Senior Editors Debate their Role in Conflict Reporting

The media of South Asia has an important role to play in covering conflict, violence and the challenges faced by vulnerable groups. At times, reporting on these issues can influence the humanitarian situation on the ground. Bringing together senior editors of media organizations from the region, the ICRC alongwith the AJK Mass Communication Research Centre and the Nelson Mandela Centre for Peace and Conflict Resolution of the Jamia Millia Islamia University hosted the Regional Senior Editors Conference in New Delhi from 8 to 9 October 2013.

More than 20 senior editors from media organizations in South Asia and South-East Asia gathered to advance discussions on challenges of reporting on violence and conflict and share best practices.

“The most important aspect of journalism in the context of conflicts is ethical reporting. There should be proper adherence to journalistic ethics; biases and prejudices should not interfere with ethical reporting,” said Prof. S.M. Sajid, Vice Chancellor of Jamia Millia Islamia, formally inaugurating the two-day conference.

Speaking during the inaugural session Mr Adam Roberts, South Asia Bureau Chief of The Economist, who was also the Guest of Honour said, “Journalists have a strong responsibility of distinguishing between news and propaganda. There needs to be a fine balancing done by the journalist alone.”

The inaugural session was followed by three thematic sessions spread over one and half days where students, academics, diplomats and journalists debated on different dimensions of violence and conflict in relation to the media. “Media do not just report news, they also form opinions – and that, in turn, shapes events,” said Ms Mary Werntz, Head of the Regional Delegation of the ICRC in New Delhi. “It is interesting to discuss with top professionals from South Asia how reporting can help address humanitarian consequences of violence and conflict,” she added.

The first session discussed the importance of doing a balancing act while reporting armed violence or war. Chaired by Ms Pamela Philipose, Director and Editor-in-Chief of Women’s Feature Service (WFS), and with speakers from India, Sri Lanka, Singapore and Afghanistan, the first session created the platform for the following sessions as it touched upon the relations of Media and the Military, the State, Non State Actors and International Organisations, all of which have been topics of debate in conflict reporting. The first session also deliberated on whether journalists continue to be impartial observers in present conflicts. Elaborating on this, Mr Narayan Swamy, Chief News Editor of Indo-Asian News Service pointed out that ‘minimum impartiality’ should be present in the sense that “the opinion of the other side must be in your report.”

The post-lunch session on the first day of the conference debated on issues and challenges of reporting armed violence or war. Moderated by Mr Bharat Bhushan, Senior Editor, the session saw participation of senior editors from Australia, Afghanistan, Sri Lanka, Nepal, Pakistan and Bangladesh. The issues floating across the discussion table ranged from accuracy and verification challenges of social media news in conflict situations to the media’s role in bringing forth post-conflict challenges.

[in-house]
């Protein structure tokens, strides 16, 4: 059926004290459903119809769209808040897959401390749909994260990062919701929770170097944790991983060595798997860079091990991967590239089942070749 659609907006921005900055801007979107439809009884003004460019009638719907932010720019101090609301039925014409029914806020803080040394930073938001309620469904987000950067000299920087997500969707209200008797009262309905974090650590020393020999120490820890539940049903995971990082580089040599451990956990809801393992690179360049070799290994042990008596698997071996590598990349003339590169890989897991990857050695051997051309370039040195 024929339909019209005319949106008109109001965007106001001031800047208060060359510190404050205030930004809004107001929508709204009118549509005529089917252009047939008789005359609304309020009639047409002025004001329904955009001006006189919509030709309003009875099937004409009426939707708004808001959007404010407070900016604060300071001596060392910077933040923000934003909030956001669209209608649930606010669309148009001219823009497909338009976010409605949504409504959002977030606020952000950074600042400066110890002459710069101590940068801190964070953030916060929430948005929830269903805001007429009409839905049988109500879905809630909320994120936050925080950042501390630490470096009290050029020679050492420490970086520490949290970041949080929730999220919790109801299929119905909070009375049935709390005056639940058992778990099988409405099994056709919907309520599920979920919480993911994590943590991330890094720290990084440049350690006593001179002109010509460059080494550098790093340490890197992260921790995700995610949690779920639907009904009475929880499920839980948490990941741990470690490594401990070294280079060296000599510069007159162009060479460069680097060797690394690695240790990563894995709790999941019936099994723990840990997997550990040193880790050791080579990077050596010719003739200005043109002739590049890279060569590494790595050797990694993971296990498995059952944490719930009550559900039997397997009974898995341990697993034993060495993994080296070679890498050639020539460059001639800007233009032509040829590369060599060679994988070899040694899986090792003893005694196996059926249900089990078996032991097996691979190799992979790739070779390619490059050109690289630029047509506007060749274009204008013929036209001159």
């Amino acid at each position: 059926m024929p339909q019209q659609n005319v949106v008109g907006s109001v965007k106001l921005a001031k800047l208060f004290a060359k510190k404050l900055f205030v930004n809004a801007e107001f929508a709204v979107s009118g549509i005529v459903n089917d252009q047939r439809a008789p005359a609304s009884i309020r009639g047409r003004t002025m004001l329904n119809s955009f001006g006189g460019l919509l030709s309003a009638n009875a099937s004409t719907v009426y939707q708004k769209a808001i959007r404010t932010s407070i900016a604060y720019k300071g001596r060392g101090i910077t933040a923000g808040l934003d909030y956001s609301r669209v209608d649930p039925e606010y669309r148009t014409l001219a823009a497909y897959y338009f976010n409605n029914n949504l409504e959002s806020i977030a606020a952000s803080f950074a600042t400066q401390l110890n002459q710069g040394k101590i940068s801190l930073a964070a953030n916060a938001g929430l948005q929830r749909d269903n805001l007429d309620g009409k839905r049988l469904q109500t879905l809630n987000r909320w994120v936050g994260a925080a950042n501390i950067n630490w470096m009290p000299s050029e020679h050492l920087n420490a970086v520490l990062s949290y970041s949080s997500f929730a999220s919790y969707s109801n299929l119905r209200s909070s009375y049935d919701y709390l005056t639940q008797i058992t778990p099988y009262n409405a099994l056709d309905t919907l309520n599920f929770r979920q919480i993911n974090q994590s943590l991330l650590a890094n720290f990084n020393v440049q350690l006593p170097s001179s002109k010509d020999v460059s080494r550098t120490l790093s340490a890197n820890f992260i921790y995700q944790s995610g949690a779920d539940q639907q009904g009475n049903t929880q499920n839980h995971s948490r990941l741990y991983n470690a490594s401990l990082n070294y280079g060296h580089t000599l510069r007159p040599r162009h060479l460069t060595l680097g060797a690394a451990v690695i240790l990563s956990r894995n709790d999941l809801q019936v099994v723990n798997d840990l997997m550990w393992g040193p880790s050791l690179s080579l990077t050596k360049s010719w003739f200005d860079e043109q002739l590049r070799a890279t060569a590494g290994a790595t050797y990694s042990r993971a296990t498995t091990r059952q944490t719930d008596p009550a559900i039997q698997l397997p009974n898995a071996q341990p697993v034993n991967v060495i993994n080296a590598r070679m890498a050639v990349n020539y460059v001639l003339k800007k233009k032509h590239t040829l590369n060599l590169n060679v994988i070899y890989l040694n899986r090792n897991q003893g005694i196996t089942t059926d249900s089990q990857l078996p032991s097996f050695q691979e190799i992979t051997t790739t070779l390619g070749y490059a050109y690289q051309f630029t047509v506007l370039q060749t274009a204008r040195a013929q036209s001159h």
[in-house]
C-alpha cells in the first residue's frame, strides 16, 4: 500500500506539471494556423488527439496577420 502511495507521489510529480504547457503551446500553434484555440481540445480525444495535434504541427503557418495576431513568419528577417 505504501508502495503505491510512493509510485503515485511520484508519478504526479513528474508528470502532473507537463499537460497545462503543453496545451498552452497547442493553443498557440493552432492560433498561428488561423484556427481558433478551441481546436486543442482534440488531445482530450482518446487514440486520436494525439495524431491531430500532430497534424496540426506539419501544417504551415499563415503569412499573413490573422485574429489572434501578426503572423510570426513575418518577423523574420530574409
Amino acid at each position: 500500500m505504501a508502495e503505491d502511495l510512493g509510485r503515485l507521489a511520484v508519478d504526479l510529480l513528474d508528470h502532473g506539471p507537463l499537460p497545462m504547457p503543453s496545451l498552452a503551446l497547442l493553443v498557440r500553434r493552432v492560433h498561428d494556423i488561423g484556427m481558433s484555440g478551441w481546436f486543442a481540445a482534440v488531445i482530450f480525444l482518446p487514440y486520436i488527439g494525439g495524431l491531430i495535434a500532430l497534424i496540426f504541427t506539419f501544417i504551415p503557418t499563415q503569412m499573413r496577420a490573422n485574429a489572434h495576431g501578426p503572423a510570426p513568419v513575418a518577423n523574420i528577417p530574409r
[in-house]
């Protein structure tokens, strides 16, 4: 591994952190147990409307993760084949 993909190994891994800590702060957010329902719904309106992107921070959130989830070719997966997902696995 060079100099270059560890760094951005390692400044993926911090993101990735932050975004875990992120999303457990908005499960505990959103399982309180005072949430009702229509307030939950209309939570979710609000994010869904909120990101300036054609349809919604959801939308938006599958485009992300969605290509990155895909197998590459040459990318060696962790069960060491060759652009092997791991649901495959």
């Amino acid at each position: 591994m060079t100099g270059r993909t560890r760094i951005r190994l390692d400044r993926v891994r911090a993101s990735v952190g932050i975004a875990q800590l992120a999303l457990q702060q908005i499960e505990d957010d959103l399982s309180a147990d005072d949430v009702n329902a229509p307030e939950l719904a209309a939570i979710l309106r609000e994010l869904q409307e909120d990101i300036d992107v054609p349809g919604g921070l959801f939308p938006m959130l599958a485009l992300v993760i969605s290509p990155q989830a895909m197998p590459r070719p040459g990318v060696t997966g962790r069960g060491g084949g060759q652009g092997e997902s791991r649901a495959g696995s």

Mr Rahimullah Khan Yusufzai, Resident Editor of The News International, Pakistan while reflecting on challenges faced when reporting from conflict situations said, “Very often journalists get caught between the government pressure and the immense threat from non-state actors. Even kidnapping of journalists is an equally serious problem.” Cautioning about the emerging trends of social media news in conflict situations, Mr Peter Cave, Retired Foreign Affairs Editor of the Australian Broadcasting Corporation noted that the social media is becoming an ideological battlefield and a source of overt and covert propaganda.

The final session mapped the changing media landscape. It threw light on the evolving dynamics of conflict reporting in South Asia while simultaneously emphasising on the role of social media. Speakers from India, Bangladesh, Iran, Nepal, Pakistan, Bhutan and Maldives shared their diverse field experiences. The discussions during the session were dominated by the question of impartiality of media houses.

Speaking on the changing dynamics of conflict reporting in South Asia, Ms Patricia Mukhim, Editor of Shillong Times brought an interesting perspective to the session when she said, “The media is over-reporting violence and what is needed is more of peace reporting. We need peace education syllabi in all journalism courses.” She added, “There needs to be more investment in capacity building. Journalists have least education in conflict and peace reporting.”

Highlighting the role of the New Media which includes social sites, mobile phone etc, Mr Rinzin Wangchuk, Editor of Kuensel Corporation, Bhutan said, “The New Media has helped in national cohesion. National dailies that took a couple of days to reach the southern most areas are easily accessed through the internet.” The conference came to an end with the concluding session where the organisers shared their vote of thanks.

The discussions during and after each session attracted a variety of questions and queries from students of journalism and conflict studies who attended the conference with great enthusiasm. These question and answer sessions provided a vibrant space for lively interactions between the students and senior editors. Over the past few years, the ICRC has cultivated its relationship with the media in South Asia and beyond, hosting similar events in Manila in 2011, Dhaka in 2007 and New Delhi in 2006.